Being Veteran’s Day, I woke up with a particularly heavy heart, remembering my maternal grandfather, who was a Marine in WW2. Though I grew up living directly across the street from him, our time was cut short, as he passed away when I was only 6. Still, there are invaluable lessons that I learned from him, and am reminded of by my mother.
Sometimes the briefest of moments can stay with us forever. Here are some tiny bits of advice that have made the largest impression on me…
1. Always offer your guest a drink. My grandfather was an electrician, and spoke constantly of working in hot attics for hours on end without the offer of a glass of water. Now, I am the freak bringing cold lemonade to the neighbor's gardener...
2. Always have a firm handshake. This came from my father, as I headed in to meet a city Mayor who would write my recommendation for acceptance to a private school. Not sure if it's what got me in, but it did prove exceptionally useful years later while in an elevator with Phil Rizzuto at Yankee Stadium. My brother shook his hand, and Rizzuto said, “Holy Cow! The kid’s got a grip!” Had he shaken mine, I may have broken it.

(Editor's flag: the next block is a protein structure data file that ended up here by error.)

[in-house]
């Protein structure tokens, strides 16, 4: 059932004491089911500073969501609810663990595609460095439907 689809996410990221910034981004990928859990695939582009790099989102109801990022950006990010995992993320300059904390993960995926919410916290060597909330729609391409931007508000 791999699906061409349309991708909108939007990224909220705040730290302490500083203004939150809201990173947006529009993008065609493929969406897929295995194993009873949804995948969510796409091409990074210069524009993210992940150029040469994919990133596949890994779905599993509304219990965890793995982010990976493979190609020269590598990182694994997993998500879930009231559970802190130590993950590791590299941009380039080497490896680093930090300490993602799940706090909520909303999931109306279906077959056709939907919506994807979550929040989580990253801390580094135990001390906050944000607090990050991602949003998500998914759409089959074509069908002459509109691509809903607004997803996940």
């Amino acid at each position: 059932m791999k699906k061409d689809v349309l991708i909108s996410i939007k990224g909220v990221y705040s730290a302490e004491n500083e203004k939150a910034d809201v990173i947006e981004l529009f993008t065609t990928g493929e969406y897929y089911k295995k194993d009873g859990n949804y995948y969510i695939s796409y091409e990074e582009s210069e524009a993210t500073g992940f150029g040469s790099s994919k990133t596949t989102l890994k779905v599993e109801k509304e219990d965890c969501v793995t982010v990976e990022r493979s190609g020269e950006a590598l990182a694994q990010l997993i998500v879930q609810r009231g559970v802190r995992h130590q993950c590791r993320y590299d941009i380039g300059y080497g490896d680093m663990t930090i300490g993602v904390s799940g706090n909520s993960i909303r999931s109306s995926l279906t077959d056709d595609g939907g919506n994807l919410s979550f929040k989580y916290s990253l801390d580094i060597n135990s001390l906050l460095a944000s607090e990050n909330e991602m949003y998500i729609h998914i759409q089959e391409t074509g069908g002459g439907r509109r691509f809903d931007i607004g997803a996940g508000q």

3. While in production, the only thing you “call in” is dead. On one of my first producing jobs, I stood beside our Executive Producer as someone called in sick. She lost her shit, and I learned an important lesson. (Come to think of it, this speaks volumes about my going into labor on set of The Bachelor…)
4. Train for life. I kept my Freshman 15 for all four years of college. Then post graduation, I enlisted the help of an amazing trainer to help me lose my beer gut (which had become a keg). Erik Hajer is an Ironman Triathlete, specializing in event training. So during our sessions, fellow gym members would often ask what I was training for. I’d wince as he answered, “she is training for life”. He also told me I had lips like Lionel Richie. A year later, I was majorly insecure about my mouth, but had completed two marathons.
5. If you let someone turn in front of you just so they will say thank you, don’t bother. Spoken by my brother as he gave me a driving lesson at a 4-way stop sign, but very true in life. Giving of yourself- no matter the size of the gesture- should never be for your self-gratification, but for the benefit of the recipient.
6. Hold on to your hat. The best part about this one is that it came from Warren Beatty. I was at dinner with my family, while he and his wife, Annette Bening, sat behind us with their children. Their young kids were entertained by my daughter, who even as an infant, had an eye for a good celebrity sighting. Stopping by our table on their way out, they asked if she was our first, and when I told them our second was on the way, he offered those words. And damn, he was right.
Chances are none of these people know the lasting effect of their words, and some never will (unless, of course, my blog gets some major play). But despite all the lessons listed above, the most important is this… The greatest gifts you ever give may be the ones that go unrecognized, or so you’ll think.